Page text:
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|A Connecticut Yankee In King Arthur's Court||Mark Twain|
A Rival Magician
|Page 6 of 7||
"It hath struck me speechless, the frivolity of this person's speech. Let all know, if perchance there be any who know it not, that enchanters of my degree deign not to concern themselves with the doings of any but kings, princes, emperors, them that be born in the purple and them only. Had ye asked me what Arthur the great king is doing, it were another matter, and I had told ye; but the doings of a subject interest me not."
"Oh, I misunderstood you. I thought you said 'anybody,' and so I supposed 'anybody' included -- well, anybody; that is, everybody."
"It doth -- anybody that is of lofty birth; and the better if he be royal."
"That, it meseemeth, might well be," said the abbot, who saw his opportunity to smooth things and avert disaster, "for it were not likely that so wonderful a gift as this would be conferred for the revelation of the concerns of lesser beings than such as be born near to the summits of greatness. Our Arthur the king --"
"Would you know of him?" broke in the enchanter. "Most gladly, yea, and gratefully."
Everybody was full of awe and interest again right away, the incorrigible idiots. They watched the incantations absorbingly, and looked at me with a "There, now, what can you say to that?" air, when the announcement came:
"The king is weary with the chase, and lieth in his palace these two hours sleeping a dreamless sleep."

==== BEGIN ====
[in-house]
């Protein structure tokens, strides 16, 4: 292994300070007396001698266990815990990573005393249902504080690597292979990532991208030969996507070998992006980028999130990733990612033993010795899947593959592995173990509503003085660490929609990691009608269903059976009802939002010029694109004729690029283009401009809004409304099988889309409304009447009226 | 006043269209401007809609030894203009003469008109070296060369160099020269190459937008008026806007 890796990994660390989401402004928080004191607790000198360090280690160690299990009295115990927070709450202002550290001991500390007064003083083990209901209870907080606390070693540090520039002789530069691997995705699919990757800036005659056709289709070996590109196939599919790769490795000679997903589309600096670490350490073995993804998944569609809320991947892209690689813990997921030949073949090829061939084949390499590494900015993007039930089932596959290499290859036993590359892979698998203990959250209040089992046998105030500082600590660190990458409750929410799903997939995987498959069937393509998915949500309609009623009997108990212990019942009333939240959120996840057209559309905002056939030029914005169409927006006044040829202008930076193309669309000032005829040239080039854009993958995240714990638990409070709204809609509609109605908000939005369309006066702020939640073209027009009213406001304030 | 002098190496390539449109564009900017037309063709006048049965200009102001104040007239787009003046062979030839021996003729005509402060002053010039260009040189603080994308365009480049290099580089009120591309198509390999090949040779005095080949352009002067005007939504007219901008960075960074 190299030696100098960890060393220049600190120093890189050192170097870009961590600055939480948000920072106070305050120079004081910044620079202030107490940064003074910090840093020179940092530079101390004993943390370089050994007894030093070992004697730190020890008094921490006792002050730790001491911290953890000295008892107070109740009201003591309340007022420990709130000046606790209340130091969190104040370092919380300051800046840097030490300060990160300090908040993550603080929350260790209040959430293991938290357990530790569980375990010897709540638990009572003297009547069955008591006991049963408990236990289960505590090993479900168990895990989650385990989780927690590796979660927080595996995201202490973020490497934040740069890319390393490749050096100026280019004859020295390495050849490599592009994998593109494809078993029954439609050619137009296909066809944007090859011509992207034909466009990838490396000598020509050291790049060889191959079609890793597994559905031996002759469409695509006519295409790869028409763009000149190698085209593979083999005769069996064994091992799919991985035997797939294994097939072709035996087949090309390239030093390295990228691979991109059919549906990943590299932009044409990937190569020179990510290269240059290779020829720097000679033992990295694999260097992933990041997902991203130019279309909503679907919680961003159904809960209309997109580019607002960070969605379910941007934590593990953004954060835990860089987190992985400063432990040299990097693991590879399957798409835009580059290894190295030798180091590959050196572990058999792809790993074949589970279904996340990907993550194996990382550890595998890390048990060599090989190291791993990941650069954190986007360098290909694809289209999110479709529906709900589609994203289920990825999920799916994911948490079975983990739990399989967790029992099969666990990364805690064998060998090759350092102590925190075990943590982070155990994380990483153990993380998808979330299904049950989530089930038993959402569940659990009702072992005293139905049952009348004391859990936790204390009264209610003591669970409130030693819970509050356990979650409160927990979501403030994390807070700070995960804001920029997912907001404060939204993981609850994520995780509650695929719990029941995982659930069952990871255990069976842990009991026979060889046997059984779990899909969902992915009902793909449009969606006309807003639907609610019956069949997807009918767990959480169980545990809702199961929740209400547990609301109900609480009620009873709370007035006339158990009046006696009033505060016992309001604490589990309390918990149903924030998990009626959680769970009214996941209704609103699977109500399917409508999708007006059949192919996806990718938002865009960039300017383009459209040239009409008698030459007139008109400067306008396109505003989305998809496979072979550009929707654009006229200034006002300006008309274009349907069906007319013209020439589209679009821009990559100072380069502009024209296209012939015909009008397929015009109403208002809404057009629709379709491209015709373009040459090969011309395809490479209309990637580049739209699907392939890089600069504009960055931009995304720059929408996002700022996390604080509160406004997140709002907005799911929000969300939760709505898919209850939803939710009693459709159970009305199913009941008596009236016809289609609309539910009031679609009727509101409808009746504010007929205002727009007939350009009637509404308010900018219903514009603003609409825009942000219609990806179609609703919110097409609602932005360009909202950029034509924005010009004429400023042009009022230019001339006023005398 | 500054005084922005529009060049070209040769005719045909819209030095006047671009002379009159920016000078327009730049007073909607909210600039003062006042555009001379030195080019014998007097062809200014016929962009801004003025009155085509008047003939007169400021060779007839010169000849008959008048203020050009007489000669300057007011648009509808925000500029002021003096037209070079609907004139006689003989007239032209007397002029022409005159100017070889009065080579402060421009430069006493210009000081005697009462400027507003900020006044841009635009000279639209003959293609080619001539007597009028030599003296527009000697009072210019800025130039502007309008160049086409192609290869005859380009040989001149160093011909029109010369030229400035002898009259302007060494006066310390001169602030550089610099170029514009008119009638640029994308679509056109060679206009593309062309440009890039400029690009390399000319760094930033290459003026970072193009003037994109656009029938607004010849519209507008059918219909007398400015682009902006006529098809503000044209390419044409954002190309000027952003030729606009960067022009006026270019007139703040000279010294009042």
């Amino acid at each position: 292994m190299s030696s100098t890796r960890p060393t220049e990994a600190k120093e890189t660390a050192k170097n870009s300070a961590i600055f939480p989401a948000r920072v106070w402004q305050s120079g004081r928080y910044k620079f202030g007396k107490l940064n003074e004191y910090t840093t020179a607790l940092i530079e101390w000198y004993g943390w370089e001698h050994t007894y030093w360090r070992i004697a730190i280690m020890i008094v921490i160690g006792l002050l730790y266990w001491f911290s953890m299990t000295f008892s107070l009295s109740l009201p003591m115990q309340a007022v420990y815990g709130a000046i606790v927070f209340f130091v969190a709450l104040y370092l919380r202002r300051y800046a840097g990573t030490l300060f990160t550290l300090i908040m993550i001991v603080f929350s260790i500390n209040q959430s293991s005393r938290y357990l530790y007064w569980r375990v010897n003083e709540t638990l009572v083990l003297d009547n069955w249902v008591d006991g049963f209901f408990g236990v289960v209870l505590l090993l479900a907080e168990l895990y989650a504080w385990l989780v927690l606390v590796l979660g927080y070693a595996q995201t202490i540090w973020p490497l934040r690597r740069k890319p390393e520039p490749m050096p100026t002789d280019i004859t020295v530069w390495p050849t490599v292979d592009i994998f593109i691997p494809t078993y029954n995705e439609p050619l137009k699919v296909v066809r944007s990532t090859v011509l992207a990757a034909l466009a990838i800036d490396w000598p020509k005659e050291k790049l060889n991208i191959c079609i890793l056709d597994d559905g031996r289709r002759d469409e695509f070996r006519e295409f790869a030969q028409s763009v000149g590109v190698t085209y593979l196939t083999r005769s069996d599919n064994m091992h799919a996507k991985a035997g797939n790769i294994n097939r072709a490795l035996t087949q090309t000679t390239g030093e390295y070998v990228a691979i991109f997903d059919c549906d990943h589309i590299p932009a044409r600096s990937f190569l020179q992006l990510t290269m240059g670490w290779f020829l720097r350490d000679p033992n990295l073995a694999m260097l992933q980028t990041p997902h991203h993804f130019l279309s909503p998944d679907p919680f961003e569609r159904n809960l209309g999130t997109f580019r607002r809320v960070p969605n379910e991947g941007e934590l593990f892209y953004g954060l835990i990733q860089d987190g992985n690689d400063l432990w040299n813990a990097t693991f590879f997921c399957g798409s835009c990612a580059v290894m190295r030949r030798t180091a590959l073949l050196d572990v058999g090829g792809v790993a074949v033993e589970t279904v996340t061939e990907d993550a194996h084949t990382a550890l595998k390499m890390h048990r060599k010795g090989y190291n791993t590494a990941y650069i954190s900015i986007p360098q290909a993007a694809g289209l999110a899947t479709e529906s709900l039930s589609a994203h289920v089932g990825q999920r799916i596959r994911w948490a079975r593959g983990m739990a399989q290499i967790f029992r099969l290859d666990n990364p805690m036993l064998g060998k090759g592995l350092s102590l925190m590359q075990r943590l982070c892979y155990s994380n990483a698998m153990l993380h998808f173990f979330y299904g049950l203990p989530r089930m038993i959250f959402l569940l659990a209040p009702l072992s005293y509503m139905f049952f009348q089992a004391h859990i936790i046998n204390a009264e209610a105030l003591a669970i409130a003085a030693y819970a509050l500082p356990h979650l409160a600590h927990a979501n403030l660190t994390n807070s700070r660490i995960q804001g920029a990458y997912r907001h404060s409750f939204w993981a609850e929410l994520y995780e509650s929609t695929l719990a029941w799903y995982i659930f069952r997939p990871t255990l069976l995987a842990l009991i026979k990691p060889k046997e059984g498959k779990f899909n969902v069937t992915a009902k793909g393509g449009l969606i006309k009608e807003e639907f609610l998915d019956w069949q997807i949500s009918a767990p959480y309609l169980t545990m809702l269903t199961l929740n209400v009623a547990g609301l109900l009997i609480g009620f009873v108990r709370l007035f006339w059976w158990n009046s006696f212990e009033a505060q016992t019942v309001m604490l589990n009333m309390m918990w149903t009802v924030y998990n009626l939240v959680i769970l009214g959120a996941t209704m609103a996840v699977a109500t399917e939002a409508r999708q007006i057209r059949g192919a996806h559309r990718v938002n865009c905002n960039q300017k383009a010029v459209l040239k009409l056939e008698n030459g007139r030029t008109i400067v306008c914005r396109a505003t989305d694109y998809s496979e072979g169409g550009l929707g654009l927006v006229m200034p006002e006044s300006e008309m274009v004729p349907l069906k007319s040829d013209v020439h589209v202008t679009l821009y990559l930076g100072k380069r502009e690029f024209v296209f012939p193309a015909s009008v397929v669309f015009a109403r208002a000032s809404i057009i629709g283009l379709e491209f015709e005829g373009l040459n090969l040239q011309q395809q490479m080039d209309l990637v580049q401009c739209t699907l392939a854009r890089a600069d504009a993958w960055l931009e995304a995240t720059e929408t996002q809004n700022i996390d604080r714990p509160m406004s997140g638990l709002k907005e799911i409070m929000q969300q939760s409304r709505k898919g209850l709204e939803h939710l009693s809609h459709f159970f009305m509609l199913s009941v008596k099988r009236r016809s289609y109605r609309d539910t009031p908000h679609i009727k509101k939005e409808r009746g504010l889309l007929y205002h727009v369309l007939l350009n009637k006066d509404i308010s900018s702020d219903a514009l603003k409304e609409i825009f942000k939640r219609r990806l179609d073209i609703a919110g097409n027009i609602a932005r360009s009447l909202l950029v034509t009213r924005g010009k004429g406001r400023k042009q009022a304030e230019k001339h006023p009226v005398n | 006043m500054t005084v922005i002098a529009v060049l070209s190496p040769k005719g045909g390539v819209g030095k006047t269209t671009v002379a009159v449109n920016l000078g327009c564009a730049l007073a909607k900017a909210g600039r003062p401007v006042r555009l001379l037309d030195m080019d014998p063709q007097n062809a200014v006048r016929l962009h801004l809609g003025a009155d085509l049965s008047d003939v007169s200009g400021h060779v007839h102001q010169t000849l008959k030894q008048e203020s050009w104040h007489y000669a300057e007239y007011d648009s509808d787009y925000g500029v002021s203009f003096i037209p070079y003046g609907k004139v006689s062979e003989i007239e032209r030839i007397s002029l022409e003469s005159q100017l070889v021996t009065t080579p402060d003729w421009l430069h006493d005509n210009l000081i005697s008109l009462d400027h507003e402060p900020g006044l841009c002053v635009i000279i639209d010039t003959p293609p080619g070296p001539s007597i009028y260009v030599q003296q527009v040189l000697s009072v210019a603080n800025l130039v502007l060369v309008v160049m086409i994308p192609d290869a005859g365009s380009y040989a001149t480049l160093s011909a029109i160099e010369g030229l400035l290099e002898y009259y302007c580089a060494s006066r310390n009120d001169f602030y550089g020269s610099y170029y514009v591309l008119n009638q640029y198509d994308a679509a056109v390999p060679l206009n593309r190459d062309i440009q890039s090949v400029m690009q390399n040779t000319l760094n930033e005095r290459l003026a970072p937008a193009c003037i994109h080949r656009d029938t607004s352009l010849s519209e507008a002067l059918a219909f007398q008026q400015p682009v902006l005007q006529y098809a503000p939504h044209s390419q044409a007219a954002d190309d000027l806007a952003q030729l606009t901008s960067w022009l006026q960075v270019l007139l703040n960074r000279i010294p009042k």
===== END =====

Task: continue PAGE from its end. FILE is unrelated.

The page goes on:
"God's benison upon him!" said the abbot, and crossed himself; "may that sleep be to the refreshment of his body and his soul."
"And so it might be, if he were sleeping," I said, "but the king is not sleeping, the king rides."
Here was trouble again -- a conflict of authority. Nobody knew which of us to believe; I still had some reputation left. The magician's scorn was stirred, and he said:
"Lo, I have seen many wonderful soothsayers and prophets and magicians in my life days, but none before that could sit idle and see to the heart of things with never an incantation to help."
"You have lived in the woods, and lost much by it. I use incantations myself, as this good brotherhood are aware -- but only on occasions of moment."
When it comes to sarcasming, I reckon I know how to keep my end up. That jab made this fellow squirm. The abbot inquired after the queen and the court, and got this information:
"They be all on sleep, being overcome by fatigue, like as to the king."
"That is merely another lie. Half of them are about their amusements, the queen and the other half are not sleeping, they ride. Now perhaps you can spread yourself a little, and tell us where the king and queen and all that are this moment riding with them are going?"
"They sleep now, as I said; but on the morrow they will ride, for they go a journey toward the sea."
"And where will they be the day after to-morrow at vespers?"
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|A Connecticut Yankee In King Arthur's Court
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